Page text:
A couple of weeks ago I was fortunate to be invited to talk to The Cambridge Usability Group about the subject of my recent pocket guide for Five Simple Steps, interviewing for research. My thanks to everyone who gave up a rare sunny evening to come along and listen to my Glaswegian mumbling. It was great to see some familiar faces again and there were some really smart questions in the follow up after my talk.
In that talk, I covered something that isn’t in the book itself, and wanted to return to it here. Over recent years I’ve worked predominately with agencies, both large and small. Interviewing for research was written not because I’ve had a careers-worth of magical research experiences or that I consider myself to be an extraordinary design researcher. It was born of frustration. Frustration at lack of commitment of some agencies to research itself. Frustration at a palpable lack of confidence in many of my fellow designers in how they approach and run research work, and in particular about how they use research in their work. Frustration at knowing just how much good research, used well, can energise a design team and light up a project.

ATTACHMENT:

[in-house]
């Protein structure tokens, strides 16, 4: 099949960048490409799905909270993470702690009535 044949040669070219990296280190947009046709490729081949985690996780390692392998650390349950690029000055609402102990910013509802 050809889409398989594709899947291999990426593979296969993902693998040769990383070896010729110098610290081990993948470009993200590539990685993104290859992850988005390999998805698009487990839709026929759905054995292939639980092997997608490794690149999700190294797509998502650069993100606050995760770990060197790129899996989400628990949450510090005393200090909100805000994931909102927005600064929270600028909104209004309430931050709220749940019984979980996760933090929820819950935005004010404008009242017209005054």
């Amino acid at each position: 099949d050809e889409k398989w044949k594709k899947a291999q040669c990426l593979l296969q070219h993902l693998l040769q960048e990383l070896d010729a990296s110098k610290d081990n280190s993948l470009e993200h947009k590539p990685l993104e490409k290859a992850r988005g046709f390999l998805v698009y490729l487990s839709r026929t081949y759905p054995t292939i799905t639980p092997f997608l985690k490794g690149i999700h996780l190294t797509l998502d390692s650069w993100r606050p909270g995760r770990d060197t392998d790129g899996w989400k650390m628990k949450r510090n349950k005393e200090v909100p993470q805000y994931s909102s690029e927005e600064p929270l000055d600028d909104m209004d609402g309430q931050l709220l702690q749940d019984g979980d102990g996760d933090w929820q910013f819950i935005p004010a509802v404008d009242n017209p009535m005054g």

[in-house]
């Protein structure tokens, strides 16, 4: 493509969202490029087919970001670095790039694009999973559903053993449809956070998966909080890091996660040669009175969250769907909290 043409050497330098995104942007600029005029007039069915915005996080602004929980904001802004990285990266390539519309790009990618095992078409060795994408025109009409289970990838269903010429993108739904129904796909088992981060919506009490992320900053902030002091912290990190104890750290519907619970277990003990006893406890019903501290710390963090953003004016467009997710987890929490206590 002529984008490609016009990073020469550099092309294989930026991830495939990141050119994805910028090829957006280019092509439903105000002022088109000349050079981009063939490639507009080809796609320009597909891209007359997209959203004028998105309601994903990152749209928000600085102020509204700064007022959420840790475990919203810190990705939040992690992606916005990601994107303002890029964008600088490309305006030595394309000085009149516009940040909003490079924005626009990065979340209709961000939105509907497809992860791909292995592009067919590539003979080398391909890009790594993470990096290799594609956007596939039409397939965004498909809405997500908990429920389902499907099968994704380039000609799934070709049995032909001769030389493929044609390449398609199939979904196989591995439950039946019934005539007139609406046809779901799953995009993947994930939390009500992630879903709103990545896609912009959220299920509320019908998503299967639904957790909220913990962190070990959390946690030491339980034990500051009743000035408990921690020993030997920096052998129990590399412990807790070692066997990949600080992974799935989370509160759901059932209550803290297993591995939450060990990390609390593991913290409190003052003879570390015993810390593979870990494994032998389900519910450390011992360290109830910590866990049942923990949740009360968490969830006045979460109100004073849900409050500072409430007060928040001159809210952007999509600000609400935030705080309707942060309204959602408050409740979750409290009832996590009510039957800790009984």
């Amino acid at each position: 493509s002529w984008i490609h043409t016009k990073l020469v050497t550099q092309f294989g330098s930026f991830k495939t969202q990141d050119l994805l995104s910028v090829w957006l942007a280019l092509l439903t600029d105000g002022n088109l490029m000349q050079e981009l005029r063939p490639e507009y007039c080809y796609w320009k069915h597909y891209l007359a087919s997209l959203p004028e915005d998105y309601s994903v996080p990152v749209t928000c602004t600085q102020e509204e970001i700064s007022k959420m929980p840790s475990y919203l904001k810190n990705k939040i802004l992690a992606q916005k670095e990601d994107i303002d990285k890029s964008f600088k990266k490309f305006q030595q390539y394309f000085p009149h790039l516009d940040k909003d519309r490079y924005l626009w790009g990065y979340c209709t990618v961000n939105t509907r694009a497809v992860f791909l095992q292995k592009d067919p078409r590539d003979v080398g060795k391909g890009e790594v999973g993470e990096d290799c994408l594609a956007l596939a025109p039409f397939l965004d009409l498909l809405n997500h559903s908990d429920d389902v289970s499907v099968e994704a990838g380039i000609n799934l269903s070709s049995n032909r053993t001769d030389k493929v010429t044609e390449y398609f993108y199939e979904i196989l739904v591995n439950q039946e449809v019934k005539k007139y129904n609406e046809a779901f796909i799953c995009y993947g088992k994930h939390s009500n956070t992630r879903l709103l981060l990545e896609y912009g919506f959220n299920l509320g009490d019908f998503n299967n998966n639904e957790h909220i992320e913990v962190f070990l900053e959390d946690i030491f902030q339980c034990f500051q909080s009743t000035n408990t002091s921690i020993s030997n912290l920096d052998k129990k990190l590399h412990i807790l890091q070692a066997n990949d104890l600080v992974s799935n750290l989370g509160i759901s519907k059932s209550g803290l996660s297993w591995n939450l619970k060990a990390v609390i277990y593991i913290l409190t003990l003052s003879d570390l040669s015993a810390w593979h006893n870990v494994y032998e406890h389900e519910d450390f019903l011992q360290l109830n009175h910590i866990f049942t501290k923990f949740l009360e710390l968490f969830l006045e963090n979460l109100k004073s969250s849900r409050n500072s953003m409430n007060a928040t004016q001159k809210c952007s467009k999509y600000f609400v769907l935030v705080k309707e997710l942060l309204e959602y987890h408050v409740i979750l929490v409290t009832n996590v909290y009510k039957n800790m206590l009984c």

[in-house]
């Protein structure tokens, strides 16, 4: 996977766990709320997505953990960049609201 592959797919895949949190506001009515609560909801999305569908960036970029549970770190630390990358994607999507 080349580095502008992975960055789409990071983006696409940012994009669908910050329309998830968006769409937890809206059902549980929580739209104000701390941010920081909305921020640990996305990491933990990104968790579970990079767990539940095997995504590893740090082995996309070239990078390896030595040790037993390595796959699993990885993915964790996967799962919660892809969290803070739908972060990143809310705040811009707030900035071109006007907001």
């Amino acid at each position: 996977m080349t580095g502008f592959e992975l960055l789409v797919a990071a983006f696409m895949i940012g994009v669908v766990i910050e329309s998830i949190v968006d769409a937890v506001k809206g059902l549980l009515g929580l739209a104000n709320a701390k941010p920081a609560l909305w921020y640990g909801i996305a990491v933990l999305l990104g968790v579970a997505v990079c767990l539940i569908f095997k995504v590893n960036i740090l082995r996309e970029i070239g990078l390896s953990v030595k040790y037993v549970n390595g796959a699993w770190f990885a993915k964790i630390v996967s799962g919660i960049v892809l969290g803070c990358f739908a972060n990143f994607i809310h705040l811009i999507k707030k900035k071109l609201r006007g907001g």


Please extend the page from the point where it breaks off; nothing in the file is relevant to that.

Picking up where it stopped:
As I’ve said in the book itself, at its worst, design research can be treated as a form of project theatre, there to add a veneer of respectability, an air of diligence. And the fault for that rarely lies with the client.
For me, interviewing represents the very best part of the job but I can understand why some are cynical about it. If you aren’t able to see evidence of its impact in the work itself or how the design team is working, then you’re liable to think of it as expensive, time-consuming and those other go-to reasons given for not running research when we should. And that’s where we as designers come in. If we don’t want research to be something carelessly sub-contracted or worse, overlooked altogether, we’ve a job to do in demonstrating its value. By involving the wider design team in the research itself; by sharing what we find and making it tangible; by resisting the temptation to turn it into a dead deliverable, but keeping it as an active design tool; by always looking for ways to keep the voices of our research participants alive in a design process.
I’ve described research as a privilege, but it’s a responsibility too.